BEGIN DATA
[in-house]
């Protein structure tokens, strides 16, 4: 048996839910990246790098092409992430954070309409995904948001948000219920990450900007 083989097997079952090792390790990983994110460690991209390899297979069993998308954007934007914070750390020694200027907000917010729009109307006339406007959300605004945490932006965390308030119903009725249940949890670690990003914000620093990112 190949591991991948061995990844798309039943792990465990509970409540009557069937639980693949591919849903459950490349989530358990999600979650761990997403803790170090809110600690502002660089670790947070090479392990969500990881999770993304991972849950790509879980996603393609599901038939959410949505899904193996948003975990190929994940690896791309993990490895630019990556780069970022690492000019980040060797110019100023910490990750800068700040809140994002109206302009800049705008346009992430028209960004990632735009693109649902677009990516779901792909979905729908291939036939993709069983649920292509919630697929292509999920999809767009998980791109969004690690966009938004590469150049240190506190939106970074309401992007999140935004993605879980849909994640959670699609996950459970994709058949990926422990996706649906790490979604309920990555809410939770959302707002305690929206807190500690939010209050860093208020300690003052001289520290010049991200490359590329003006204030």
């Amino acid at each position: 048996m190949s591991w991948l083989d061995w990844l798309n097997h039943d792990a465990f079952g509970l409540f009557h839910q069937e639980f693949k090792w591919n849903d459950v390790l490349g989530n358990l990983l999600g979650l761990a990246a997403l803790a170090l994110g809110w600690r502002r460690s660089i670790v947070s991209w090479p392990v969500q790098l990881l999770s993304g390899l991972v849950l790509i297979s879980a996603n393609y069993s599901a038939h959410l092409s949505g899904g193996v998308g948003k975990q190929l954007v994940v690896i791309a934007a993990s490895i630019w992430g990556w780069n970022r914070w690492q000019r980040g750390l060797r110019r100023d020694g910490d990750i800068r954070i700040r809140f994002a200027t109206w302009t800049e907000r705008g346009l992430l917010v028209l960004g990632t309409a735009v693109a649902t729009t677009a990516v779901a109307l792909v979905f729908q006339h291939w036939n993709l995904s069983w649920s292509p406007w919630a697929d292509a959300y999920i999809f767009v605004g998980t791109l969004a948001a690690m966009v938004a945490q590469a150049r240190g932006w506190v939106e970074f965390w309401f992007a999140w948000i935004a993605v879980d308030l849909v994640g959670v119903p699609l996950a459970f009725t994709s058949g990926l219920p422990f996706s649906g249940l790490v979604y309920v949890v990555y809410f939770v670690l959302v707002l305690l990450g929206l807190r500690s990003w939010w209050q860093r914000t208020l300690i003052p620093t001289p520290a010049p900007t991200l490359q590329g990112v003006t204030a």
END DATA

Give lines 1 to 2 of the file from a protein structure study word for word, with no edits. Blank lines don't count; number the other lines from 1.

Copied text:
[in-house]
């Protein structure tokens, strides 16, 4: 048996839910990246790098092409992430954070309409995904948001948000219920990450900007 083989097997079952090792390790990983994110460690991209390899297979069993998308954007934007914070750390020694200027907000917010729009109307006339406007959300605004945490932006965390308030119903009725249940949890670690990003914000620093990112 190949591991991948061995990844798309039943792990465990509970409540009557069937639980693949591919849903459950490349989530358990999600979650761990997403803790170090809110600690502002660089670790947070090479392990969500990881999770993304991972849950790509879980996603393609599901038939959410949505899904193996948003975990190929994940690896791309993990490895630019990556780069970022690492000019980040060797110019100023910490990750800068700040809140994002109206302009800049705008346009992430028209960004990632735009693109649902677009990516779901792909979905729908291939036939993709069983649920292509919630697929292509999920999809767009998980791109969004690690966009938004590469150049240190506190939106970074309401992007999140935004993605879980849909994640959670699609996950459970994709058949990926422990996706649906790490979604309920990555809410939770959302707002305690929206807190500690939010209050860093208020300690003052001289520290010049991200490359590329003006204030």